The days when salary was the only point of negotiation when accepting a job are long gone.
Prospective employees are more concerned about work-life balance than loyalty — which means perks like financial and physical wellness programming, charitable matchmaking programs where employers support employee-directed causes, unlimited vacation days and the ability to work remotely are becoming commonplace. In order to attract top talent, companies need to sweeten the pot with more than just traditional offerings like medical coverage and pensions.
But every employer’s benefits are different.
Whether you’re fresh out of university and looking for your first job or making the jump from freelancer to an in-house position, here are the questions you need to be asking once a job offer has been put on the table.
1. When does the probation period end?
Some employers will offer up benefits immediately, while others may require you to work for upwards of three months before your benefits kick in. Be sure you understand and are comfortable with the probation period before you accept an offer.
2. What are the stipulations surrounding medical and dental insurance?
Consider how much your coverage will cost you. Do you pay up front as in a health spending account system, or are premiums deducted from your paycheque before tax dollars? And does your company cover you when you’re on vacation? Another important thing to consider is whether your children, spouse, common-law or same-sex partner are covered by your plan.
Wondering what would happen if you ever got sick or injured and couldn’t work? To prepare for this potential situation, it’s also worth looking into disability insurance.
3. What opportunities are there for bonuses or compensation beyond your base salary?
Never accept a job offer without taking some time to consider it. If the salary isn’t what you were hoping for or falls below industry standards (you can research this through Glassdoor or Monster), maybe there’s some wiggle-room surrounding other benefits.
Ask whether your base salary can be extended to bonuses and stock options — and if there are bonuses, learn how they’re determined. How much would that incentive be on average as a percentage of your salary? Does the company have RRSP matching? Do they offer share matching programs?
4. Does the company have a pension plan?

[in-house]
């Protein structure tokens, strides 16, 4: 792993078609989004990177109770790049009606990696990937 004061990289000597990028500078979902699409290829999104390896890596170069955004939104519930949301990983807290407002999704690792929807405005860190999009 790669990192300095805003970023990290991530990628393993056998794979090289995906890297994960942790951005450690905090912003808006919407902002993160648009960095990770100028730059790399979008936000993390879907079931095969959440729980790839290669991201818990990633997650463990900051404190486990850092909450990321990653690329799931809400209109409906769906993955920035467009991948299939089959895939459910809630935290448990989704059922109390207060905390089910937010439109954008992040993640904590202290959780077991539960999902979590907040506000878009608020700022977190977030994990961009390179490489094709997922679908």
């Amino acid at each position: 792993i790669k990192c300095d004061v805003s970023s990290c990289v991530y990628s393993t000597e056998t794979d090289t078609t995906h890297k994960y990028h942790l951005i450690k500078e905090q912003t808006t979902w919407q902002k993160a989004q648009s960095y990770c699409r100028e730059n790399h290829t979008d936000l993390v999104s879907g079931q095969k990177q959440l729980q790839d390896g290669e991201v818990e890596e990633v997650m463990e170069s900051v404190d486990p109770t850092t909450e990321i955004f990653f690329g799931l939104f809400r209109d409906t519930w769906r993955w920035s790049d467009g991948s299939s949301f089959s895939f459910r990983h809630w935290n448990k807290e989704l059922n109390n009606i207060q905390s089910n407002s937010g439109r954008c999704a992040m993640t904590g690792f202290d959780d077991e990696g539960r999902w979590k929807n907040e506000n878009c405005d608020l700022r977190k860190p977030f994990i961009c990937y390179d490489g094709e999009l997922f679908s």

It’s never too early to start planning for your future. The easiest way to do this when accepting a new job is by inquiring about life insurance and pension plans. For instance, does the company offer one or both, and how are they structured?
The three key things you should consider when reviewing a pension or life insurance plan are whether the company contributes to it, if your allotted amount is taken directly off of your paycheque or made separately and whether or not there’s a contribution limit.
5. How do vacations and flexibility work?
Asking about vacation or a sabbatical during a job interview might not be the smartest choice. But once an offer has been presented to you, take the chance to talk more about vacation days and possible opportunities to work remotely.
The basic questions you should be asking are whether working from home is an option and how many vacation and sick days you have — including whether those days can be carried over from a previous year.
But don’t forget to explore all of your options. A company may offer the opportunity to convert overtime into lieu days, or to take an unpaid sabbatical leave. It’s also becoming more common for workplaces to offer mental health or personal well-being days, which are great to have when you need a break from the daily grind.
6. Are there transportation benefits?
Some companies offer car allowances or mileage and gas, and others — if you’re commuting — will foot all or some of the bill for transit. Learn what information you’ll need to supply the company with, and consider the kinds of records you’ll have to keep of these expenses.
7. What other unconventional benefits programs are there, and do you need to opt-in?
Companies are trying to attract the best-of-the-best by providing unique perks, so consider what opt-in benefits are at your disposal. Some businesses offer free gym memberships, match charity donations, provide tuition reimbursement and give employees opportunities to take courses that support lifelong learning or career development. Many are opening their doors to pets, and even covering the cost of pet insurance.
A company’s policies can improve your life out of the workplace as well. Your spouse, partner and dependents may be able to access your benefits (medical or otherwise), and you may be granted more parental leave time than you expect. It’s not unheard of for companies to offer employees bonuses for recruiting their friends to join the workplace, either.
Whether or not all of these work perks are available to you, knowing what benefits a company offers will make sure you end up at an organization that fits your lifestyle – and offers plenty of room to grow.